In Shakespeare’s “As You Like It,” Act I Scene II opens with Celia and Rosalind discussing the banishment of Rosalind’s father. Celia tells Rosalind that she should cheer up and realize that she is deeply loved and will inherit the crown when her uncle dies. Celia promises to have Rosalind gain the crown and Rosalind says that for Celia’s sake she will be more cheerful. The two women then decide to take on the topic of Fortune. Celia wants to mock fortune until “she” begins to give out her gifts more evenly. Rosalind responds by saying that fortune is unfair and gives gifts to the wrong people. The women believe that fortune is especially hard on women. They debate the concept of what fortune is and what is given by nnature. The main idea is that fortune makes some women beautiful but they have low morals and are sluts, while the good ladies are created ugly. Rosalind says that those gifts are not from Fortune but from Nature. Rosalind says that nature determines how we're made, and Fortune decides what happens to us." Celia continues the argument by saying that Nature may make a woman beautiful but then Fortune can cause her to be burned, thus making her ugly. The debate is interupted by Touchstone and the women decide that Fortune has created this interuption to play a trick on Nature by interupting two witty women with a "natural fool."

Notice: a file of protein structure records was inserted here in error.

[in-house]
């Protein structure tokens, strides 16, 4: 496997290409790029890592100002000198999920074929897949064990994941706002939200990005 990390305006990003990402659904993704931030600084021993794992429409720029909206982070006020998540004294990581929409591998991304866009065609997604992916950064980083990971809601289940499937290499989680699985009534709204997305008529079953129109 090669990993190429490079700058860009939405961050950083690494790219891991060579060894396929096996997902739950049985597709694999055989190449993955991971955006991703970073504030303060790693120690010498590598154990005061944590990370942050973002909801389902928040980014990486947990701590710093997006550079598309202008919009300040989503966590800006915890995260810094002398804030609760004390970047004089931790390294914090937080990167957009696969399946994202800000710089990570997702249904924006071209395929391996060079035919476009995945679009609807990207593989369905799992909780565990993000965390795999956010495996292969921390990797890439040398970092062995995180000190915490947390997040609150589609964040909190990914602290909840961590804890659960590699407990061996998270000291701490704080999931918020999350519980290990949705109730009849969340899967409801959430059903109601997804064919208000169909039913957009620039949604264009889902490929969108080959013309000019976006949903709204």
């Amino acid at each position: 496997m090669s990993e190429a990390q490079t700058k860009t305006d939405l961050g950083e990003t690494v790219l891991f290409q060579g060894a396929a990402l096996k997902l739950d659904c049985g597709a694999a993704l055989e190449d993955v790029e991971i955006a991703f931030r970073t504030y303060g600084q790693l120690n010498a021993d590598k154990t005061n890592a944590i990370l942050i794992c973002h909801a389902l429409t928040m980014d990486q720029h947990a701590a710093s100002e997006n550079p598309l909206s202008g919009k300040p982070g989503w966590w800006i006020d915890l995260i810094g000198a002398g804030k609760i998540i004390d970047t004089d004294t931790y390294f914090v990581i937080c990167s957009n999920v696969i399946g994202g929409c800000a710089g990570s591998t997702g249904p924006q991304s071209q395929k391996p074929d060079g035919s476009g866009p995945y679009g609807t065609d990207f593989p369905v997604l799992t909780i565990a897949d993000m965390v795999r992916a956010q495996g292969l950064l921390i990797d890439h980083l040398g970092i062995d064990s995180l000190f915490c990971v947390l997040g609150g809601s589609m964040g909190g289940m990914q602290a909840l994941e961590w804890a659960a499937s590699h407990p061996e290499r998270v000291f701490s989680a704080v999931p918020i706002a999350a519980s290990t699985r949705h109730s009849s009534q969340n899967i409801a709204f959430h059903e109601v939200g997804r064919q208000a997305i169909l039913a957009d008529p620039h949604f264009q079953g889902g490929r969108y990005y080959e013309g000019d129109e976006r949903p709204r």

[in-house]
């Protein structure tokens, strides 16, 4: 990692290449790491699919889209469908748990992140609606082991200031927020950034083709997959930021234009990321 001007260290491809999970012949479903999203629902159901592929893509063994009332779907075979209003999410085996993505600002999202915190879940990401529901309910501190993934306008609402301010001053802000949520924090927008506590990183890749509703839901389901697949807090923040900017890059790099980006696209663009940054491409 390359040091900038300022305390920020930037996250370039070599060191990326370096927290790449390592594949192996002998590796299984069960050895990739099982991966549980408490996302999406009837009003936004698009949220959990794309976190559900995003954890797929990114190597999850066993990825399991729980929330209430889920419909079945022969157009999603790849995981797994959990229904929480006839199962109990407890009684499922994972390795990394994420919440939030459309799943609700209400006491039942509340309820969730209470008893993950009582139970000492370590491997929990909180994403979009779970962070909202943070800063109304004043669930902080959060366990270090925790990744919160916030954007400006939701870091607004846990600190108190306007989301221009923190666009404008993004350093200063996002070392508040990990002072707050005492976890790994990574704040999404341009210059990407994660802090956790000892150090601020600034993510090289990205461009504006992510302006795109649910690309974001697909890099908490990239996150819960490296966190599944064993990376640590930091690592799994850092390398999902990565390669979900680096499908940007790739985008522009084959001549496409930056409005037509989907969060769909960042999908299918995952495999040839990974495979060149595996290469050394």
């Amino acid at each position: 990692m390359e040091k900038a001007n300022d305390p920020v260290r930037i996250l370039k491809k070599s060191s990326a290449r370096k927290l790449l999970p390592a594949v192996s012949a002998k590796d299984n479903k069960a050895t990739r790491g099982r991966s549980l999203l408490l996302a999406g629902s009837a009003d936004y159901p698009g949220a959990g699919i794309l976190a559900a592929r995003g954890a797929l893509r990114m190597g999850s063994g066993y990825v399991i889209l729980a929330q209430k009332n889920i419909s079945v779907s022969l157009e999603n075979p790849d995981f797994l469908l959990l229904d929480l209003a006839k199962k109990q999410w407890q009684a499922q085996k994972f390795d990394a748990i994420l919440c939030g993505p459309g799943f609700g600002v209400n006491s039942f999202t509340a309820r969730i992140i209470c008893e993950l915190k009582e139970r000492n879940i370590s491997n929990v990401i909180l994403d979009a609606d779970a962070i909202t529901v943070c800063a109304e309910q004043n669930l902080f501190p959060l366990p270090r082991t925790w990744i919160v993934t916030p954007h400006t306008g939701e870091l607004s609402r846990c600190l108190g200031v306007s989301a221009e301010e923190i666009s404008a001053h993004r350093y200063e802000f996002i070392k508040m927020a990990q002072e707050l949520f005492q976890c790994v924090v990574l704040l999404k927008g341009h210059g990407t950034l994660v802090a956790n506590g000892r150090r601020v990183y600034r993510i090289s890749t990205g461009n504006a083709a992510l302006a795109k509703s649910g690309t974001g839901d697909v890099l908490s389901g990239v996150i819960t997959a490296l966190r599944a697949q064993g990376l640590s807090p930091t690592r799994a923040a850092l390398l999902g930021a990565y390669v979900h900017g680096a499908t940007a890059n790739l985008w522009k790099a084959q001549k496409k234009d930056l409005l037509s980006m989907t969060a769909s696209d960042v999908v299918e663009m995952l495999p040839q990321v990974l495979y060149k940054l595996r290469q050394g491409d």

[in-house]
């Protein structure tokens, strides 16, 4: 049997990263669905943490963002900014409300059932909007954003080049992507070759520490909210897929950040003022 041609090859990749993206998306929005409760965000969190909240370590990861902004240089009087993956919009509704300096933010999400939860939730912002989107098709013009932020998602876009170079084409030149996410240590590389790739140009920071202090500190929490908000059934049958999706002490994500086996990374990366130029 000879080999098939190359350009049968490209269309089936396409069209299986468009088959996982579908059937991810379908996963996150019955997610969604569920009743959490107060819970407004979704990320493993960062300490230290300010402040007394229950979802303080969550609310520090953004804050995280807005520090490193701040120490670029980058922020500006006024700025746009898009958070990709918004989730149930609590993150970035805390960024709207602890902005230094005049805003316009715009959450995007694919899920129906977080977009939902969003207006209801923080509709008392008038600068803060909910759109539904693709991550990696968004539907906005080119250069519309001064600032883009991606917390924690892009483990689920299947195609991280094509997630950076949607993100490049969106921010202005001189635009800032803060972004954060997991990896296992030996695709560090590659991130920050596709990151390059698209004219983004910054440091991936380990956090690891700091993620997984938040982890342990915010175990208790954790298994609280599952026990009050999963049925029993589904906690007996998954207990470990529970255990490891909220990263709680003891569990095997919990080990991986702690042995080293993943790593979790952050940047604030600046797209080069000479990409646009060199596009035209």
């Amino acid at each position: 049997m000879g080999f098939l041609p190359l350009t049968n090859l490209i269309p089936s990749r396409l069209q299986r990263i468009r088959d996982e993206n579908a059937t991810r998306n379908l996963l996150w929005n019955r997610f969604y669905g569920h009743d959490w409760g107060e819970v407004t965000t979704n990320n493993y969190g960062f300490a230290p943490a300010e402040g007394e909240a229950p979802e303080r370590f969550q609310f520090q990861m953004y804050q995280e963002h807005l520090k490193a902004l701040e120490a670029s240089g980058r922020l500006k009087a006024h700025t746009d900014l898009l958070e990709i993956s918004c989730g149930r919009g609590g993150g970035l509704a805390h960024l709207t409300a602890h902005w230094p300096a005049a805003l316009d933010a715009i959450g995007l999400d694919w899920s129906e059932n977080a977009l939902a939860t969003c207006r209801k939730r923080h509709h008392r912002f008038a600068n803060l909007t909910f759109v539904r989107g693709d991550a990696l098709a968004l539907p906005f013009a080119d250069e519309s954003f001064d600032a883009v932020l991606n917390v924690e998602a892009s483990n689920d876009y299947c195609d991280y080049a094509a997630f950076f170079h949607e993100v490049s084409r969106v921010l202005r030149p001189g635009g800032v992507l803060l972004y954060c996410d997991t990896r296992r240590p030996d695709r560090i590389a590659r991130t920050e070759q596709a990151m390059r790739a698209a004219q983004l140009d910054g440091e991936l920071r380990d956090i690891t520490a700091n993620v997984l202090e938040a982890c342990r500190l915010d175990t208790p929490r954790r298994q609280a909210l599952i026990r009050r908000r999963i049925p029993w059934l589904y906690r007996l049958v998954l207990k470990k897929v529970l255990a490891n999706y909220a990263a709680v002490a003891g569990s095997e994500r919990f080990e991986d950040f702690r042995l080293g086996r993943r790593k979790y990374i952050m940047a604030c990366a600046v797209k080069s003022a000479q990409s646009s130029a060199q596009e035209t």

I would we could do so; for her benefits are mightily
misplaced: and the bountiful blind woman doth most mistake in
her gifts to women.
'Tis true; for those that she makes fair she scarce makes
honest; and those that she makes honest she makes very
Nay; now thou goest from Fortune's office to Nature's: Fortune
reigns in gifts of the world, not in the lineaments of Nature.
No; when Nature hath made a fair creature, may she not by
Fortune fall into the fire?--Though Nature hath given us wit to
flout at Fortune, hath not Fortune sent in this fool to cut off
Indeed, there is Fortune too hard for Nature, when
Fortune makes Nature's natural the cutter-off of Nature's wit."